While Dr. David Shulkin is cleaning house at the VA, he would do well to look at those like Dr. Cifu to determine if they are up to the task in reestablishing the credibility of the VA.

Veterans that talk to SFTT believe that the VA is useless in helping to address their problems with PTSD and TBI.

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What do NFL and Military Helmets Have In Common?: Not Much!

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Like many, I am moved by the tributes paid to military Veterans and active service members at NFL games.  Nevertheless, both the NFL and the military have come under sharp criticism regarding the number brain injuries suffered on both the playing field and battlefield.

chronic_traumatic_encephalopathy

Both the NFL and military have stonewalled the problem for many years, but it now appears that the NFL is taking action to introduce a “safer” helmet in the hope that they can reduce concussions and permanent brain injuries for professional athletes. Hopefully, better protective gear will work its way through college and high school football programs.

The Vicis Zero1 helmet has now been purchased by 25 NFL teams and will be introduced during the 2017 season. According to initial press releases:

In testing against 33 other helmets to measure which best reduces the severity of impact to the head, the Vicis ZERO1 finished first. Included in the study were helmets from Schutt and Riddell, which currently account for approximately 90 percent of helmet sales.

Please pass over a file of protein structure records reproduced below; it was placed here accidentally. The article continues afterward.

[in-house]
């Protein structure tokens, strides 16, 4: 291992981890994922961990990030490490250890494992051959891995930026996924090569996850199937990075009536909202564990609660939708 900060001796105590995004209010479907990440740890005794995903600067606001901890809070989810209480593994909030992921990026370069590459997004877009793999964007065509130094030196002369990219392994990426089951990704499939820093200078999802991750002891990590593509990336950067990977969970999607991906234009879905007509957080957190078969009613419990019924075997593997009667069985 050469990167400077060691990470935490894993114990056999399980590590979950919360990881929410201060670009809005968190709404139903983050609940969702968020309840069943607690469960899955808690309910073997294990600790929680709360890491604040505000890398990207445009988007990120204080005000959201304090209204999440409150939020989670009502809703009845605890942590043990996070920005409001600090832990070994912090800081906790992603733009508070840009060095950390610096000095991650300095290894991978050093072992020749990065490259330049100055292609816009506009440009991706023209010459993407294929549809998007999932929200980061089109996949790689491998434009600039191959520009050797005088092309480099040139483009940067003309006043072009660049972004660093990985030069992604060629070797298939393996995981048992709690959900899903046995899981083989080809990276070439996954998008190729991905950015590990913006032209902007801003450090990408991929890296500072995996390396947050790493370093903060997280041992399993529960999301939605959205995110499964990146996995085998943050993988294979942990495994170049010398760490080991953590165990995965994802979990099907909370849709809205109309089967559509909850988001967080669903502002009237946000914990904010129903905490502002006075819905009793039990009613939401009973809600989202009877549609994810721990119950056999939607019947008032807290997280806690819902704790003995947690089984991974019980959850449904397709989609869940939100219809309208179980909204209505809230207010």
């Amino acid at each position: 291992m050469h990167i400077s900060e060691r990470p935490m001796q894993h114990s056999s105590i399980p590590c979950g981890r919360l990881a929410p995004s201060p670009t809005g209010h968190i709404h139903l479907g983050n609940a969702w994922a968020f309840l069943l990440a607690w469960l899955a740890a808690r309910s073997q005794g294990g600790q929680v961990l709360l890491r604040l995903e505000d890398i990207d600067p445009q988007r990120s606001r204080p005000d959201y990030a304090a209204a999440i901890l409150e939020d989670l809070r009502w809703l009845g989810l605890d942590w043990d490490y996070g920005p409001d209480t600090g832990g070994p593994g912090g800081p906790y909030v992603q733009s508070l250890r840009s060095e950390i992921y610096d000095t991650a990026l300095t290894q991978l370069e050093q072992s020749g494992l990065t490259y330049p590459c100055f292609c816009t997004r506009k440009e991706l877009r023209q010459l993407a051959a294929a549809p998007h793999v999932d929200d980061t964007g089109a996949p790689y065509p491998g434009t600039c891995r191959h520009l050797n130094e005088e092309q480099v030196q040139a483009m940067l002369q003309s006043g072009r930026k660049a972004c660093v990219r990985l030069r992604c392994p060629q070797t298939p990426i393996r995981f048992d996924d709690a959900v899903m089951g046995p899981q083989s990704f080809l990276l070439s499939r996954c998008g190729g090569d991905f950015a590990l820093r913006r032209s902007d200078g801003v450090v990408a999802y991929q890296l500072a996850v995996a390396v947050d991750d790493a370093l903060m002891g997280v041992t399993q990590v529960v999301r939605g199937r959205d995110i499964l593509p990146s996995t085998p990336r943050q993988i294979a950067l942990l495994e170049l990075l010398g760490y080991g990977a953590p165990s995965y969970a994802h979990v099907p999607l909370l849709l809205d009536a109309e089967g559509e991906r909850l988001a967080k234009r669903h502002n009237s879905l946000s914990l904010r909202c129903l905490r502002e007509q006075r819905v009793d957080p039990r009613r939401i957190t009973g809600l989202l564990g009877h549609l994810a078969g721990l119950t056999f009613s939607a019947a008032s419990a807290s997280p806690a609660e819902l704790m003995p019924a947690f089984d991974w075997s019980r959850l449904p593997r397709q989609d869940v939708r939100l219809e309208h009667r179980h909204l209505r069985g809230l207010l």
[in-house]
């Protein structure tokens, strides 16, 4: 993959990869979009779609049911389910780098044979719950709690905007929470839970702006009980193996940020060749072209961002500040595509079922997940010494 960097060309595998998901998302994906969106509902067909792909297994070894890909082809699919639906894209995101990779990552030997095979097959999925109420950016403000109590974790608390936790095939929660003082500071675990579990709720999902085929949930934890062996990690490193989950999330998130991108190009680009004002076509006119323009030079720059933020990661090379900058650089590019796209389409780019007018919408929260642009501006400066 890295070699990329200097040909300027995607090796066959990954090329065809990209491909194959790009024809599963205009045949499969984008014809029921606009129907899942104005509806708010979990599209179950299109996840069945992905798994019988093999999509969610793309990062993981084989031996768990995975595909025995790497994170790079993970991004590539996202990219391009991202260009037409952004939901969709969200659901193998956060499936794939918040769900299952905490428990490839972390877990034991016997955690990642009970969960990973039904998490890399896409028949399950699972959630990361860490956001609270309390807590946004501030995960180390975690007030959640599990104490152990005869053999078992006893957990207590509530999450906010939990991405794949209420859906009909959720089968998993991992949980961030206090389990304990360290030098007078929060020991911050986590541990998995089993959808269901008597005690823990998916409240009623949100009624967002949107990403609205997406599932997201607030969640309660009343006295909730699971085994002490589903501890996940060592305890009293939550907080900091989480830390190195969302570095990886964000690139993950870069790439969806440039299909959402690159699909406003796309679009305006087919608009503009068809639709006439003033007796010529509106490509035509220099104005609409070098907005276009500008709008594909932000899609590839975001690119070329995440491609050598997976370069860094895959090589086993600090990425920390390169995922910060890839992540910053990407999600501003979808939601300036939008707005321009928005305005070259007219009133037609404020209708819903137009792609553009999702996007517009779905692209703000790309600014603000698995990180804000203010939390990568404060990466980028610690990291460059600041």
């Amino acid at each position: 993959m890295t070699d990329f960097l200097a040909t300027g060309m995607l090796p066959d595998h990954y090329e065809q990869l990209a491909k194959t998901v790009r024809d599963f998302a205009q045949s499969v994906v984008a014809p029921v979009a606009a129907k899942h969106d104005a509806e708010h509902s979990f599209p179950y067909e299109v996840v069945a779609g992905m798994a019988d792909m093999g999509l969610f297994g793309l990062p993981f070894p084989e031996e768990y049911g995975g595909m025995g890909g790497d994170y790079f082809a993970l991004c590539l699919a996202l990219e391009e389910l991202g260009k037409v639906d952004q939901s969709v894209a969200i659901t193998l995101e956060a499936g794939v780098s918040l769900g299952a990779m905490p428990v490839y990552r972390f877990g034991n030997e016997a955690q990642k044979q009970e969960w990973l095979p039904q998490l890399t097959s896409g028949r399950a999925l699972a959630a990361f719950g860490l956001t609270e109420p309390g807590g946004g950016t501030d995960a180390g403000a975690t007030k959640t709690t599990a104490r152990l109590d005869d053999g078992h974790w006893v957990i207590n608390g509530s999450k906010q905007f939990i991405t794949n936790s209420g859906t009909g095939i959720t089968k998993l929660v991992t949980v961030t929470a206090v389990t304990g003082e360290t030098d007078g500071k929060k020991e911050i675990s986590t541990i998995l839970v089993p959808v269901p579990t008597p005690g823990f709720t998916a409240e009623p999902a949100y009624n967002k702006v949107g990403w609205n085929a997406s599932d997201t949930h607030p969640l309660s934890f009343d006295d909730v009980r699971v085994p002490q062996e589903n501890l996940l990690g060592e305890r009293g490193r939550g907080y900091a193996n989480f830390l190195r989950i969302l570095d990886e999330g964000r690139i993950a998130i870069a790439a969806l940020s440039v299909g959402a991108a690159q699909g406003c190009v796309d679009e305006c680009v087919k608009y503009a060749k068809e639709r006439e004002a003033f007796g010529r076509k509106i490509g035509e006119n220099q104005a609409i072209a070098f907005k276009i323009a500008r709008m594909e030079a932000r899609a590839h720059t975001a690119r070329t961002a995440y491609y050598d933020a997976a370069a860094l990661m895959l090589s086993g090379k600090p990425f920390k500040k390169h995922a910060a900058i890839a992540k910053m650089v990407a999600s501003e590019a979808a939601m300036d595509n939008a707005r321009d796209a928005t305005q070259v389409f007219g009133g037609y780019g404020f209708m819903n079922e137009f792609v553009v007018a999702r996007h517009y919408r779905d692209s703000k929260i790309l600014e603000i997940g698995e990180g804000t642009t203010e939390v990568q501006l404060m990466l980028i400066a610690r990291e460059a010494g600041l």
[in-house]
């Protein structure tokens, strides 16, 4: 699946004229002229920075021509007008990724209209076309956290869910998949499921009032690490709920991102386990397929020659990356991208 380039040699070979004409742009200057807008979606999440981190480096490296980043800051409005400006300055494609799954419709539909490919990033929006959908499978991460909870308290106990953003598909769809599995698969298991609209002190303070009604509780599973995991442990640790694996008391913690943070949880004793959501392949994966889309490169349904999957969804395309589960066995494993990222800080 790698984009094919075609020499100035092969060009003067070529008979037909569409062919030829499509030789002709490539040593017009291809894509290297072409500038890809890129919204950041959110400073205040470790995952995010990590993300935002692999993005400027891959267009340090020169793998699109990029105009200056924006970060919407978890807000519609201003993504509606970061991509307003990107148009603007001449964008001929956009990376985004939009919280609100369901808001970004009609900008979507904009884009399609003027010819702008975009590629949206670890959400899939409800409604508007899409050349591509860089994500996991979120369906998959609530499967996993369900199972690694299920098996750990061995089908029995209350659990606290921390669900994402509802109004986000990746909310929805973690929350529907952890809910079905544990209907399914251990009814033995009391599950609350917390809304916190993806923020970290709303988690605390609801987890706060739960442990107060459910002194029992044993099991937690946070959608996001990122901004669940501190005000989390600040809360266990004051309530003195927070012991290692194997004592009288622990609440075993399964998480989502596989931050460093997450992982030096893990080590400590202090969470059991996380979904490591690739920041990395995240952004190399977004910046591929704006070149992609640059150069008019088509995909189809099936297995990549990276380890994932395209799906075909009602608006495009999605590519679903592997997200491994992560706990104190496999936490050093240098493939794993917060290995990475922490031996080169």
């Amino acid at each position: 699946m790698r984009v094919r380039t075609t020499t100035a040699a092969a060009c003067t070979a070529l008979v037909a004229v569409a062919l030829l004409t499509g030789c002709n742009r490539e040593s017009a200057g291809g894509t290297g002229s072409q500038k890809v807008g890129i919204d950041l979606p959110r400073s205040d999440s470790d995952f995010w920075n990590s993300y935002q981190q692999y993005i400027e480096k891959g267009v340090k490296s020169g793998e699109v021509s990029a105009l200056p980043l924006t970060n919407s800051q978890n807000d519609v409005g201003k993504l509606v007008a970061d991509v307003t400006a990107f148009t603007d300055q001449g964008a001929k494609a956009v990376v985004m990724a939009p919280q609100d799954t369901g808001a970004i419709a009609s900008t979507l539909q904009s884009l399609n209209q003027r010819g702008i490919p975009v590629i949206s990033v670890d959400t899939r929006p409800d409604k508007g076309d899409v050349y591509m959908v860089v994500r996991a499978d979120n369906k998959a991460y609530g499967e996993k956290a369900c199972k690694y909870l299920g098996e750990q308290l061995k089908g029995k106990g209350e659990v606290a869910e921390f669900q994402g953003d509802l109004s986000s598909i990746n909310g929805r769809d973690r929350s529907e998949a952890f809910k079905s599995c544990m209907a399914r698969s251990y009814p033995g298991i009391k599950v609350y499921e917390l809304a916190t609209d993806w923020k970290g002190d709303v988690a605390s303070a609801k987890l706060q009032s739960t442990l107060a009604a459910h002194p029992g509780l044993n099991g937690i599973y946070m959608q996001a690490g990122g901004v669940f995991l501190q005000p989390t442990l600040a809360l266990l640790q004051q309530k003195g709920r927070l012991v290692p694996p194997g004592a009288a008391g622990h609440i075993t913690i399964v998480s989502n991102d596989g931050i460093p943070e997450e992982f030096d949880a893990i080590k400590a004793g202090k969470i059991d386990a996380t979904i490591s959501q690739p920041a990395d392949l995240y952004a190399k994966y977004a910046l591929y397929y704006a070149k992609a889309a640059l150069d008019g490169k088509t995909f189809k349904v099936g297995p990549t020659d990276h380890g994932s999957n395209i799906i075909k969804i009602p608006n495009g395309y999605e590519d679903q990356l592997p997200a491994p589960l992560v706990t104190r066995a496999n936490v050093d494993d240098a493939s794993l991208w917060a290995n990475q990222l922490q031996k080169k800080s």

Vicis was founded by neurosurgeon Sam Browd and Dave Marver, former CEO of the Cardiac Science Corporation, with the goal of reducing the high rate of concussions in football. While it would take years of play and further studies to conclusively prove that they’ve been successful, the studies show that they’re on their way to making an impact.

Found below is a video explaining how this helmet helps provide additional protection to football professionals:

While the safety requirements for battlefield and football helmets differ significantly, it does appear that the NFL has acted a lot quicker than the military to protect its professionals.

Reducing brain injuries at their point of origin is far preferable to treating neurological damage to sensitive brain cells in the aftermath.

The US Army – and other DoD components – have long been aware that current helmets offer battlefield personnel little protection against IED devices typically found in Afghanistan and in the Middle East.  Indeed, SFTT has been reporting on various studies by the military embedding sensors into military helmets.

According to my calculation, the US Army has over 10 years of sensor data to draw on.  Surely, this is sufficient to draw some conclusions and develop a better-designed helmet capable of providing additional protection against concussive brain injury.

While the military continues to “study” the issue, it is encouraging to see the NFL to take action.  Frankly, I don’t buy the NFL sales pitch that the league rushed in to protect the health and safety of its players.  If true, they would have done so long ago when the NFL first started studying brain injuries.